Matthew Gavieta

Document Type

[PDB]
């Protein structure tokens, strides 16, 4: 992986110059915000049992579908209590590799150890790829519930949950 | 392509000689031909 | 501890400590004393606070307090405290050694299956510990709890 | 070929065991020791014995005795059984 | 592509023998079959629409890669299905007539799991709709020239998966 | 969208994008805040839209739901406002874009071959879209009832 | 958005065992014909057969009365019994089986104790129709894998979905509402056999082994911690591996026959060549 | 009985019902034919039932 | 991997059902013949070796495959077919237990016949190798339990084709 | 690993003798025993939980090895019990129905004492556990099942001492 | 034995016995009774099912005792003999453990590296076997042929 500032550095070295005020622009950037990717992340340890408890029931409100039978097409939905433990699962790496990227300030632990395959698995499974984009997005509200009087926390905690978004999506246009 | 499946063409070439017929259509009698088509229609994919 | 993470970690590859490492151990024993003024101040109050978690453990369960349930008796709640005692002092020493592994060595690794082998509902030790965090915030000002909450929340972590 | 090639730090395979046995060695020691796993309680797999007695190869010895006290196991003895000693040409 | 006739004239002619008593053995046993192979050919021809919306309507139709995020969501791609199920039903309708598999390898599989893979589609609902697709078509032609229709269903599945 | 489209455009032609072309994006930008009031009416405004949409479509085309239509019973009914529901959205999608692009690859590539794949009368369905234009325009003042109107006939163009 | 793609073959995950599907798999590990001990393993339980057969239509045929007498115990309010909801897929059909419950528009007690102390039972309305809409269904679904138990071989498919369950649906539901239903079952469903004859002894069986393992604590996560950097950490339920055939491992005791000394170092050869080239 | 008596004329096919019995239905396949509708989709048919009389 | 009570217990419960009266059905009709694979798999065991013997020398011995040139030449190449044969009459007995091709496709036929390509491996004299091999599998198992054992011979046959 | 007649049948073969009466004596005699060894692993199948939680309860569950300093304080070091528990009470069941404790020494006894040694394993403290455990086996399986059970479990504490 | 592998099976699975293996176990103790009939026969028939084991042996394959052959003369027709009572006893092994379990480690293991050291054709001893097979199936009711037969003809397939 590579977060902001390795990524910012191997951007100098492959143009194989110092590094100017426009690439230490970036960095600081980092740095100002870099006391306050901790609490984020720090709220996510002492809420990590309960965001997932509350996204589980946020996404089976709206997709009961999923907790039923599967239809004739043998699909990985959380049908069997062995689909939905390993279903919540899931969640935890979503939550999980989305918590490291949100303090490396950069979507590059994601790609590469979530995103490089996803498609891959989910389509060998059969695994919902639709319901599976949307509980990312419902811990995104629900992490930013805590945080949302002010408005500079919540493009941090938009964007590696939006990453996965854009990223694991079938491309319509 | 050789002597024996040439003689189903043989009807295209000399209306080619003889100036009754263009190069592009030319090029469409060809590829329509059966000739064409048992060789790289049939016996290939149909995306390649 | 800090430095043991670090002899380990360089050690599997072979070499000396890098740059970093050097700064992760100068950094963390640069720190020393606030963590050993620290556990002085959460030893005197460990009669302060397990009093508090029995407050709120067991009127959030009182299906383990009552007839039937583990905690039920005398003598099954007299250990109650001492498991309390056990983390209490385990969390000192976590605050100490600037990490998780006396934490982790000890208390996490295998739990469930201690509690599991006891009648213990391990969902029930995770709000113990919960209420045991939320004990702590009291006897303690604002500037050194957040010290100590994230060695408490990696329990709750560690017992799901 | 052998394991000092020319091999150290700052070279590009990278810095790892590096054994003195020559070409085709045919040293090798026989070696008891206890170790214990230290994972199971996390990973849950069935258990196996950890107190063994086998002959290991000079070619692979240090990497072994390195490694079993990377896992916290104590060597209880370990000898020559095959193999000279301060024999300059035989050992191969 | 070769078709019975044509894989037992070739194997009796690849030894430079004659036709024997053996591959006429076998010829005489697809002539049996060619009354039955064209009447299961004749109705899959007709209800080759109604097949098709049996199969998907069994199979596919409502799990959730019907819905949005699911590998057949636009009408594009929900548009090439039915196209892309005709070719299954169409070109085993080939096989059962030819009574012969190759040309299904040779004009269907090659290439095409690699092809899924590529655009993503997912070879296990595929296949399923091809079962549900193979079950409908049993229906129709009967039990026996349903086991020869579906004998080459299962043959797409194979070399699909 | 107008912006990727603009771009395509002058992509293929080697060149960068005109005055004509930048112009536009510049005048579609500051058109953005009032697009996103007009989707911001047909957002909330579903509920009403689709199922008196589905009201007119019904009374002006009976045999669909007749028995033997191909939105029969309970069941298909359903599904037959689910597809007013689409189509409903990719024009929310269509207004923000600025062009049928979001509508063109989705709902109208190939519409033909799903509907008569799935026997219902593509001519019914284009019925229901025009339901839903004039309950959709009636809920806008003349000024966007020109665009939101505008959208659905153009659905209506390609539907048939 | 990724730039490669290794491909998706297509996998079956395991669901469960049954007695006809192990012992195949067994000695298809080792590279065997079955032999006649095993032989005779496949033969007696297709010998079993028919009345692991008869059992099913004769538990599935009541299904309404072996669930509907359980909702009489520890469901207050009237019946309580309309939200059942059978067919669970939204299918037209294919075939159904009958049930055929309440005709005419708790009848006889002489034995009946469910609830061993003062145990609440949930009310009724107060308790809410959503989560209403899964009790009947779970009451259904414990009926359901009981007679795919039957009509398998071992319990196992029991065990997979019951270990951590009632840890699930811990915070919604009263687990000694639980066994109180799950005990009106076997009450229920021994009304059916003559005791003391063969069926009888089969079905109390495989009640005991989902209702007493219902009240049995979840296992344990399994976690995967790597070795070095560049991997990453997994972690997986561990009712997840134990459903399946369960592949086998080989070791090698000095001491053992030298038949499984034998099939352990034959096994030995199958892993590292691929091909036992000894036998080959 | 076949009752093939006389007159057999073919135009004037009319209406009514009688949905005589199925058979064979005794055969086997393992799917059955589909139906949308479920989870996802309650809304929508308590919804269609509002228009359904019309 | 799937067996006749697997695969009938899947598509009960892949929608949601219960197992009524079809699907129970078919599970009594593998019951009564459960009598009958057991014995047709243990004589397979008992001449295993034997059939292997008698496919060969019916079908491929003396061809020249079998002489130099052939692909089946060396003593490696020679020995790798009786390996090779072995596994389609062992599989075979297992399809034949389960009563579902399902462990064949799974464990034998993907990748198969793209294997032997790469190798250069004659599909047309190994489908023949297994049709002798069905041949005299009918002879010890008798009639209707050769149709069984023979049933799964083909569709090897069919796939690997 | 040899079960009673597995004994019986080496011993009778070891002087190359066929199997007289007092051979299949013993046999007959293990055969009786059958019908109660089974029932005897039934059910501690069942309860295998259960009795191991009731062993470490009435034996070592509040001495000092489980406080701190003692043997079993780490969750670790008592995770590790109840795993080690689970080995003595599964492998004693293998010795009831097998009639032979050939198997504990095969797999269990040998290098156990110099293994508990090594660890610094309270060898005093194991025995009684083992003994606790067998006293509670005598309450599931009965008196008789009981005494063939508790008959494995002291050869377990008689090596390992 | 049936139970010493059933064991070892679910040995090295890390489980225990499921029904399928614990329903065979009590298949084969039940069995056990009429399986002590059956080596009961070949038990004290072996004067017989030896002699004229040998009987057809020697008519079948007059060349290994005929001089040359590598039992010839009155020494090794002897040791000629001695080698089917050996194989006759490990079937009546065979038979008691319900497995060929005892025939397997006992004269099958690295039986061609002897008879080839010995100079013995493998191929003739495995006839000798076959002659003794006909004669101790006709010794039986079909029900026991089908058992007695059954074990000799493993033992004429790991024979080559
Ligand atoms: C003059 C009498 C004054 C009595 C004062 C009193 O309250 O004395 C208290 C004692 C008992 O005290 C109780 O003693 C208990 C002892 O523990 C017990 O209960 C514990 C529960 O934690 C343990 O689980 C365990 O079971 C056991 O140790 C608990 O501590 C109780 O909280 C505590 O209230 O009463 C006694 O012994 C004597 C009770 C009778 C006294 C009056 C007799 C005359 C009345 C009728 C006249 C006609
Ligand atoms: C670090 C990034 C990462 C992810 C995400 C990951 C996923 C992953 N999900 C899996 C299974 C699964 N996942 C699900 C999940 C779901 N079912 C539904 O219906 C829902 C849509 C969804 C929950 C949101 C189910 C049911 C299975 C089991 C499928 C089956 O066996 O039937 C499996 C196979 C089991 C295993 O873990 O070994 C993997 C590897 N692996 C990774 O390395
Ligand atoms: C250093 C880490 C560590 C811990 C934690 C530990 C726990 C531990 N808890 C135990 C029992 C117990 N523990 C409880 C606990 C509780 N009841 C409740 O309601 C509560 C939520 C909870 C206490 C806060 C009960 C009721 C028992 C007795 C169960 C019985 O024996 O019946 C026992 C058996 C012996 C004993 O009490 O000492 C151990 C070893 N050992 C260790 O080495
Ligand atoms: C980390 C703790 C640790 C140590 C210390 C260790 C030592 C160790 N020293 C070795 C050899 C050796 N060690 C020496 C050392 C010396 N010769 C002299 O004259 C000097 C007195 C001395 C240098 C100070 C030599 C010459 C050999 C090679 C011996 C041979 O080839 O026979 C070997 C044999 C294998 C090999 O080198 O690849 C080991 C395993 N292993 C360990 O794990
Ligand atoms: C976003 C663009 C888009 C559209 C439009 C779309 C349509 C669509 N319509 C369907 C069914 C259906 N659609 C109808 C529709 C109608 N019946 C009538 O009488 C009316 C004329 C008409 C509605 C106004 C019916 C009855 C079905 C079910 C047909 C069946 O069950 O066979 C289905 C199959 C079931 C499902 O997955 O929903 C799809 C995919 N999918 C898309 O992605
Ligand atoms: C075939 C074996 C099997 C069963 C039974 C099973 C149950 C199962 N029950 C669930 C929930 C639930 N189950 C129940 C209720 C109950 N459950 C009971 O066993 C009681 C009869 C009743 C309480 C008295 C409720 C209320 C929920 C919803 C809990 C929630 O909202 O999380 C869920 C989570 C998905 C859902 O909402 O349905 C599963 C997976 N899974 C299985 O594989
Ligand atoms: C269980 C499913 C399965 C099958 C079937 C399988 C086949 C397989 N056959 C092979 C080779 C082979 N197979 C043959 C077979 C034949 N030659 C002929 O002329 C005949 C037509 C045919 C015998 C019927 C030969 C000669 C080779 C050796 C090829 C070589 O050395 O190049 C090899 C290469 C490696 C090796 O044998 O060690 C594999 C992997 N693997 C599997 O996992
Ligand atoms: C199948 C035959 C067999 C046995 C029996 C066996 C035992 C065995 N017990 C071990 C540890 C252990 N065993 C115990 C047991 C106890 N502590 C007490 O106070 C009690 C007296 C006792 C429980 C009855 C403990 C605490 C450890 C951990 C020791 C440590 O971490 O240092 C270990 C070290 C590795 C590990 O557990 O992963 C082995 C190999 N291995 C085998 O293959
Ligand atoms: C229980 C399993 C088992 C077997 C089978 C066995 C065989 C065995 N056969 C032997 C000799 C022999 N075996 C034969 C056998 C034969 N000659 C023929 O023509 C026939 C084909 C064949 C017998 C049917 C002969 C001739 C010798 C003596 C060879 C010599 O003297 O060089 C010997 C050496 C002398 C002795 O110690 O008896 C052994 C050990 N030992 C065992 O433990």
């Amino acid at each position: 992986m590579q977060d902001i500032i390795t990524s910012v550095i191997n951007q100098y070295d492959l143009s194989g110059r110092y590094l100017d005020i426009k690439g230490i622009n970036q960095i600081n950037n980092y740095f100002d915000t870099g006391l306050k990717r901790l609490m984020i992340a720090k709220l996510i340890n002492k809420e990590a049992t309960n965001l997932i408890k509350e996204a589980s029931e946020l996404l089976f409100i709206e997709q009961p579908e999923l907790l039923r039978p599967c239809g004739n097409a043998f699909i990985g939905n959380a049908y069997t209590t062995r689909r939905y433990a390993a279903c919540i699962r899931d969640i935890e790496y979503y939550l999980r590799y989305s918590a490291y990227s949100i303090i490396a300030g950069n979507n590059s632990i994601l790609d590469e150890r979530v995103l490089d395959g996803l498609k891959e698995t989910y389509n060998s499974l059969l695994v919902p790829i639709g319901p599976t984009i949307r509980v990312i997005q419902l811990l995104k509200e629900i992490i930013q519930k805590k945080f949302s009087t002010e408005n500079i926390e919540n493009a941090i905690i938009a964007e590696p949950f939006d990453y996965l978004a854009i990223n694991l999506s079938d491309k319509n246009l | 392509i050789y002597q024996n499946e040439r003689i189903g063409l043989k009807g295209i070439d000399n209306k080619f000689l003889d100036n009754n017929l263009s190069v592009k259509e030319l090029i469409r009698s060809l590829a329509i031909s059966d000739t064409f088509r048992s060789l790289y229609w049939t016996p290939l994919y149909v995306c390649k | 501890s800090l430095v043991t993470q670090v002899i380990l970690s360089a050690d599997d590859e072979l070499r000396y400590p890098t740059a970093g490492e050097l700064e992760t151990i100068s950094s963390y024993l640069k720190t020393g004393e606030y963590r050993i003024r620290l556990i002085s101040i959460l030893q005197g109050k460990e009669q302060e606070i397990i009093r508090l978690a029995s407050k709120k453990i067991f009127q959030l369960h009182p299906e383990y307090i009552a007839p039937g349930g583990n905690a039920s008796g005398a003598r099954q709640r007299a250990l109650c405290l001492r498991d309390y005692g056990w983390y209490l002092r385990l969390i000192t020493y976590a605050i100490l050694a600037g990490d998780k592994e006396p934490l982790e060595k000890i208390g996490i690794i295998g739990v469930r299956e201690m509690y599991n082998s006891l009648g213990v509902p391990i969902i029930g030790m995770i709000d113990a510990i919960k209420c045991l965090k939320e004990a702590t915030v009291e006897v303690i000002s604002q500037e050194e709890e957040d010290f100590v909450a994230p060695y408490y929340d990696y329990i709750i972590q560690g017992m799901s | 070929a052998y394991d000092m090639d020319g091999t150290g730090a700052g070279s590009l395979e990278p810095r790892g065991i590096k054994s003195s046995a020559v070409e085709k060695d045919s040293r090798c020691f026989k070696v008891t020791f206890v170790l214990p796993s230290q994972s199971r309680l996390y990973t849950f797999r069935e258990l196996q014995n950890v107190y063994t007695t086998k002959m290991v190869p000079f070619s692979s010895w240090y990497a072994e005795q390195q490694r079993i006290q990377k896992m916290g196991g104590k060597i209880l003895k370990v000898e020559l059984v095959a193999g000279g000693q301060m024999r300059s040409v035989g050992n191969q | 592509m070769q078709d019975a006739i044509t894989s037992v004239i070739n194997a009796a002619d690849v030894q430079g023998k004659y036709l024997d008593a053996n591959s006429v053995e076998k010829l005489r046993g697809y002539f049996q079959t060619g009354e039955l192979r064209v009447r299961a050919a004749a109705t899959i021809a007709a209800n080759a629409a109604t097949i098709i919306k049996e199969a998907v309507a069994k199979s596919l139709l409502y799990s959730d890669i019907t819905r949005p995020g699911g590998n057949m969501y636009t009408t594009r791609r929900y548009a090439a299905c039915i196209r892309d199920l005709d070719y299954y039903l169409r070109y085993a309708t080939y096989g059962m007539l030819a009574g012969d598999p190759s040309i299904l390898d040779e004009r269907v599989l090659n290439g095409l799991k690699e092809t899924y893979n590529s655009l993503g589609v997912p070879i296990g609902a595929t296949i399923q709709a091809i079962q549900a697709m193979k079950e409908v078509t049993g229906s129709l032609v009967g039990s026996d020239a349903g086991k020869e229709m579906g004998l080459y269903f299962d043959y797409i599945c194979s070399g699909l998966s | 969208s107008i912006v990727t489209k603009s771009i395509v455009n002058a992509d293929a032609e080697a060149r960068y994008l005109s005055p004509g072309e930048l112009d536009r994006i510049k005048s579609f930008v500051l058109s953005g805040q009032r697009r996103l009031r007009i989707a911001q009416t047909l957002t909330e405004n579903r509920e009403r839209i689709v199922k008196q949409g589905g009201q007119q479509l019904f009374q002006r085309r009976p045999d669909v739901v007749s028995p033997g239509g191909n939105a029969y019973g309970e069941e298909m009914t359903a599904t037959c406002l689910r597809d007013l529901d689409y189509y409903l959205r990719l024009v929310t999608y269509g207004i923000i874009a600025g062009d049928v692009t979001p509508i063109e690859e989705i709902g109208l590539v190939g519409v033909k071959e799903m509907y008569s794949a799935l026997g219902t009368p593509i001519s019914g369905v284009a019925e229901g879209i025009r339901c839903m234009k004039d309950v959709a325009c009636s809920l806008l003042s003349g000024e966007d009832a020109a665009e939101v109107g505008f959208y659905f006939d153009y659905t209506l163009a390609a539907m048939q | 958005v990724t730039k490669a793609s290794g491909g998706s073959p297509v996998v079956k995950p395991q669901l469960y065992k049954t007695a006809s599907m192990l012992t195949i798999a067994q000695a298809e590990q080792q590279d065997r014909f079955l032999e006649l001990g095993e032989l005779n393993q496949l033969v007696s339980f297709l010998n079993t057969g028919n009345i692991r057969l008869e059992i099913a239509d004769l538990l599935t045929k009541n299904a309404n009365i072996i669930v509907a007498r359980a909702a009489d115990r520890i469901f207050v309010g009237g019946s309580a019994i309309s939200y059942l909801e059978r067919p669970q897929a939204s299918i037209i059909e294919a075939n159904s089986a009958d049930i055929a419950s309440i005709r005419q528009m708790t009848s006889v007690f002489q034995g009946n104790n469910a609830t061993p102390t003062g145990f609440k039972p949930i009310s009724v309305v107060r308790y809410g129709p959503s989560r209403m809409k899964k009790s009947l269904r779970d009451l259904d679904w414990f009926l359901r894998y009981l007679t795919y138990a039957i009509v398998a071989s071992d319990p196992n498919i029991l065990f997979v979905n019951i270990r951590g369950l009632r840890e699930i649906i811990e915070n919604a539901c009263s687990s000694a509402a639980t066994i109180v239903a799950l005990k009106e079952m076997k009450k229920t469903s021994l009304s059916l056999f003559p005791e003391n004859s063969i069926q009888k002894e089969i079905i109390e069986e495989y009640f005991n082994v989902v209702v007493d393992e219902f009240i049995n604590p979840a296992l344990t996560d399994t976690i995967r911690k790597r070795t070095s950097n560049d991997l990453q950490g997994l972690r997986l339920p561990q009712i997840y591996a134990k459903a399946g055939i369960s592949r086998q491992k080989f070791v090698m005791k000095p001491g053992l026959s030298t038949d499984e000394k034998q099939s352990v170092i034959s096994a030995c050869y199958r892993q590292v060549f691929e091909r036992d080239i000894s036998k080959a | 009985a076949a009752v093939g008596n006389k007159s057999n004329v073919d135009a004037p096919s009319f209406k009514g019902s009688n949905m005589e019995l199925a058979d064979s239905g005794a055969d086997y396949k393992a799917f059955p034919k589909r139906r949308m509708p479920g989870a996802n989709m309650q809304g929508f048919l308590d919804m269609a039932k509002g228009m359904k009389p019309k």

This paper explores the conflict between reconciling Blackness and disability in individuals with multiply marginalized identities. The theoretical foundation of the Black Feminist Disability Theory reveals the scale at which disability is stigmatized in the Black community; this stigma serves as a barrier for effective intersectional activism against oppression. Through the analysis of hip-hop culture and its tropes, this paper unearths various problematic attitudes toward disability through a Black perspective. However, hip-hop also displays progressive growth, which is evident through the normalization of discussion about mental health. Furthermore, grassroots activism through organizations like Krip-Hop seek to dismantle the socially constructed oppression against Black Americans with disabilities. If the Black feminist disability framework becomes salient in society, particularly through musical avenues and activism like Krip-Hop, then intersectional identities can be properly affirmed and move as a collective unity to combat oppression.